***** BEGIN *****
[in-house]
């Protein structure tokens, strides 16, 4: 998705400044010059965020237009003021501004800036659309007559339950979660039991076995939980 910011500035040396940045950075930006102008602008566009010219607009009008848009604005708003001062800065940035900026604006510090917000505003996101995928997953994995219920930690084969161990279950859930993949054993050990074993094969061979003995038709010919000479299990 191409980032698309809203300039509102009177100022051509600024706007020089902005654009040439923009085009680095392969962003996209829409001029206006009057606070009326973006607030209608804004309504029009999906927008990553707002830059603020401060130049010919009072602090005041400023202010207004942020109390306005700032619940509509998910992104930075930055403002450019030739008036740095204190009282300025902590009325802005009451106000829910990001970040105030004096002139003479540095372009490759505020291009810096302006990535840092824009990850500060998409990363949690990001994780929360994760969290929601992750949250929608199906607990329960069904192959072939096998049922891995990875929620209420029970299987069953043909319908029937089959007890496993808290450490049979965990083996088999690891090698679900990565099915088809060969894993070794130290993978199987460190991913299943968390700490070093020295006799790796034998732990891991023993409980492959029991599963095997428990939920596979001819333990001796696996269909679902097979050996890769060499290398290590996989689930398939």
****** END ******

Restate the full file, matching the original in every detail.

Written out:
[in-house]
């Protein structure tokens, strides 16, 4: 998705400044010059965020237009003021501004800036659309007559339950979660039991076995939980 910011500035040396940045950075930006102008602008566009010219607009009008848009604005708003001062800065940035900026604006510090917000505003996101995928997953994995219920930690084969161990279950859930993949054993050990074993094969061979003995038709010919000479299990 191409980032698309809203300039509102009177100022051509600024706007020089902005654009040439923009085009680095392969962003996209829409001029206006009057606070009326973006607030209608804004309504029009999906927008990553707002830059603020401060130049010919009072602090005041400023202010207004942020109390306005700032619940509509998910992104930075930055403002450019030739008036740095204190009282300025902590009325802005009451106000829910990001970040105030004096002139003479540095372009490759505020291009810096302006990535840092824009990850500060998409990363949690990001994780929360994760969290929601992750949250929608199906607990329960069904192959072939096998049922891995990875929620209420029970299987069953043909319908029937089959007890496993808290450490049979965990083996088999690891090698679900990565099915088809060969894993070794130290993978199987460190991913299943968390700490070093020295006799790796034998732990891991023993409980492959029991599963095997428990939920596979001819333990001796696996269909679902097979050996890769060499290398290590996989689930398939």